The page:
Winner, Name that Ware April 2024

Last month’s ware was a “Z16 AI Voice Translator”. The name doesn’t really tell you much, so here’s some photos that give a better idea of what the device is about.

Above are the main parts of the device. The construction is simple and straightforward: big battery, screen with captouch, a rear-facing camera, and a speaker in a large chamber. The speaker chamber is the portion of the plastic mid-case that has the words “XP-Z6” emblazoned on it.

As many contestants observed, the device is based on a Mediatek chip that features a now mostly-obsolete 3G modem. Some correctly picked out that despite the potential for a cellular connection, it only has a wifi antenna.

This board design was almost certainly adapted by deleting parts from a reference design with 3G functionality, as evidenced by the footprint of the RF shielding containing blank areas that are just large enough to accommodate the analog front-end (AFE) companion chip required for 3G. You can see some images of such an AFE in a decade-old post I did about reverse engineering an MT6260A, a distant ancestor of the SoC in this device.

The OS is basically a stripped down Android phone that runs some real-time voice and image translation software, which feels descended from Google Translate, or possibly “borrowed” from Rabbit OS. Above is a snapshot of the home screen UI. I’m not sure who pays for the back-end service for the on-line translation — it doesn’t require a subscription or registration of any kind for the device to operate (I can almost hear the howls of pain from VCs from all the way across the Pacific) — but more importantly, the device is capable of offline translation.

I was initially highly suspicious of the offline claim, so I purchased a sample to try it out. In fact, the device works as advertised with no internet connection at all (although you do need to initially provision it with some translation dictionaries).

It does a surprisingly good job of picking up and translating voice in real-time, and it can also translate text from photos as well in offline mode (although not in real-time: you have to shoot, crop and wait a couple seconds).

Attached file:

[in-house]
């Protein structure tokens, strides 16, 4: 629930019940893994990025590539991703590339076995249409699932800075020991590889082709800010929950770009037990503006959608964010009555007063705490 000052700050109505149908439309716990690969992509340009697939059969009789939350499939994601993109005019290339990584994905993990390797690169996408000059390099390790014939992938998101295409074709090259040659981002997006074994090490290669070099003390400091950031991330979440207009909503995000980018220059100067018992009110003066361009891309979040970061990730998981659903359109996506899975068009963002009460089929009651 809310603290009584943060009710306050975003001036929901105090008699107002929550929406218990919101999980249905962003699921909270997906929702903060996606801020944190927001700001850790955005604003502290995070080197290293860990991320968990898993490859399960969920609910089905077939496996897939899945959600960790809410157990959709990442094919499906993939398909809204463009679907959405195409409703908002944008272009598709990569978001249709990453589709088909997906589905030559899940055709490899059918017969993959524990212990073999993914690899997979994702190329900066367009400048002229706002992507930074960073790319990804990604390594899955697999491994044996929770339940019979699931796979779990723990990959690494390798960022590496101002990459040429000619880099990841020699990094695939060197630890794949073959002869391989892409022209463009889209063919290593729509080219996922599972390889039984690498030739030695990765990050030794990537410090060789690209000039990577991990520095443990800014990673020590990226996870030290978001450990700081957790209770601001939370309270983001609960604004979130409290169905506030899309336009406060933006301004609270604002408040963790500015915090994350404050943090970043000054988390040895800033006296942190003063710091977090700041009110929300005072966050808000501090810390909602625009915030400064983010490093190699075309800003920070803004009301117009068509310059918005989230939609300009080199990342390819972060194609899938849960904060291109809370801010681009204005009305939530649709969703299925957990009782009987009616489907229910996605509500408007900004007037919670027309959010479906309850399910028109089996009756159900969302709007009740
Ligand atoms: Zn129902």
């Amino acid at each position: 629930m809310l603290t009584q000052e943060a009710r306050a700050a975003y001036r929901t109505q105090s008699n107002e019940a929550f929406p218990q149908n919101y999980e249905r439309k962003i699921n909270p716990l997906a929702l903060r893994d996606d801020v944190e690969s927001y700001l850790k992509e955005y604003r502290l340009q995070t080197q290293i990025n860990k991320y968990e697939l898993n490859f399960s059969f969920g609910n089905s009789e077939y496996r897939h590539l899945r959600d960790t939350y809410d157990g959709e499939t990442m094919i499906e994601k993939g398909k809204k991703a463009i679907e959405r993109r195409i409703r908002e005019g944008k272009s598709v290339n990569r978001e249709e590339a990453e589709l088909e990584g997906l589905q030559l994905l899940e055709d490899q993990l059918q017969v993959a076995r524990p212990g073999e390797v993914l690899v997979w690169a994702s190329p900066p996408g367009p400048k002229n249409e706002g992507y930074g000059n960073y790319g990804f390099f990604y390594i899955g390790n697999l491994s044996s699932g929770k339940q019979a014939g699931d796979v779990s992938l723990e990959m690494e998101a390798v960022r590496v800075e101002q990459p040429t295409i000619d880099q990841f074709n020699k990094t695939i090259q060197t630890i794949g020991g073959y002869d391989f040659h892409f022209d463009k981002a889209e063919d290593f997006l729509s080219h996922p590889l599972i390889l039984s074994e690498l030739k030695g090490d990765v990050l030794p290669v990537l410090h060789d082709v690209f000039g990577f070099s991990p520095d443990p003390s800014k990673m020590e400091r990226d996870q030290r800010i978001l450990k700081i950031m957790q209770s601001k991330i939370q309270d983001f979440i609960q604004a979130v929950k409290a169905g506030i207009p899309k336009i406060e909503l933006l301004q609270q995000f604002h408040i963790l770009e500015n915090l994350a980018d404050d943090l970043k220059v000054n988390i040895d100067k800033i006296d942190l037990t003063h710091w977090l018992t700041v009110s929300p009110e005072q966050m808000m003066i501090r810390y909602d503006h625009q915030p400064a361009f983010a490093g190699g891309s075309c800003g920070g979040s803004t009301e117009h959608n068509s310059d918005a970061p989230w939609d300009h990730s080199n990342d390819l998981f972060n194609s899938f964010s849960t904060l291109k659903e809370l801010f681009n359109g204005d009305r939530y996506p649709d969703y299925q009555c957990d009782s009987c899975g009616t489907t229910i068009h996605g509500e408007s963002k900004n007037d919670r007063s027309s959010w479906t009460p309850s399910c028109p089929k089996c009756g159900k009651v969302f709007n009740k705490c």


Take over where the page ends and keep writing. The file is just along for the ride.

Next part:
The device is exactly what it needs to be and no more — from the oversized speaker (so you can hear the synthesized voice output in a noisy saloon) to the minimal rear-facing camera, to the pair of buttons on the side used by each speaker to toggle the language recognition mode. Personally, I’d prefer if the device had no on-line capability at all; perhaps I’ll strip out the wifi antenna entirely. The UI is similarly minimal, full of quirks that I’m fine “learning through” but any trendy tech reviewer would rip it apart in disgust: “ugh, the icon design is soooo last generation and the menu navigation require two swipes. This work is so derivative“.

At \$40, it’s cheap enough to carry around as a backup translator when I’m on the road or for lending to local guides; I don’t lose sleep if it gets nicked at the bar or left in a taxi. On close inspection, some of the parts look like they were recycled (which imho is not a bad thing that old silicon is finding new life), and the fit and finish is pretty good for \$40 but nowhere near the standard of thousand-dollar smartphones. But, like most shanzhai products it has already been cloned and is available in a wide variety of form factors and price points. I’m pretty sure the ones that sell for hundreds of dollars aren’t materially different from this one — maybe they use better quality parts, but more likely than not they are simply charging more for the same BOM because Western consumers expect a device like this to cost much more than it does. Smartphone advertising has done an amazing job of programming consumers to accept higher prices for minor differences.

I wonder how it does all of its processing offline – my guess is the small Mali GPU included on the 3G chipset is just powerful enough to do real-time audio inference, and/or some amount of character recognition processing on images. The fact that it can do this processing offline, and so cheaply, further implies that it’s now easy to embed highly effective speech-to-text listening devices in every kiosk and hallway, which makes mass surveillance/real-time ad targeting a lot more bandwidth efficient. It’s small enough to Trojan into a wall power adapter, and with 3G functionality you can efficiently exfiltrate text conversations over SMS after screening for key words. Without a screen or battery, the cost overhead would be just a few dollars per surveillance endpoint. A power adapter listening device would be super easy to bundle into almost any off the shelf consumer product, giving it a free pass into conference rooms, homes and hotel rooms around the world.

Ah yes, I should also probably pick a winner. This ware suffers from the “every contemporary gadget looks like a cell phone” problem, so it was tough to guess (but also tough to image search). For no particularly strong reason, I’ll pick AZeta as the winner – the response did identify the device is wifi only, and highlighted the computational potential of the SoC; and a baby monitor is a kind of surveillance device. Congrats, email me for your prize!

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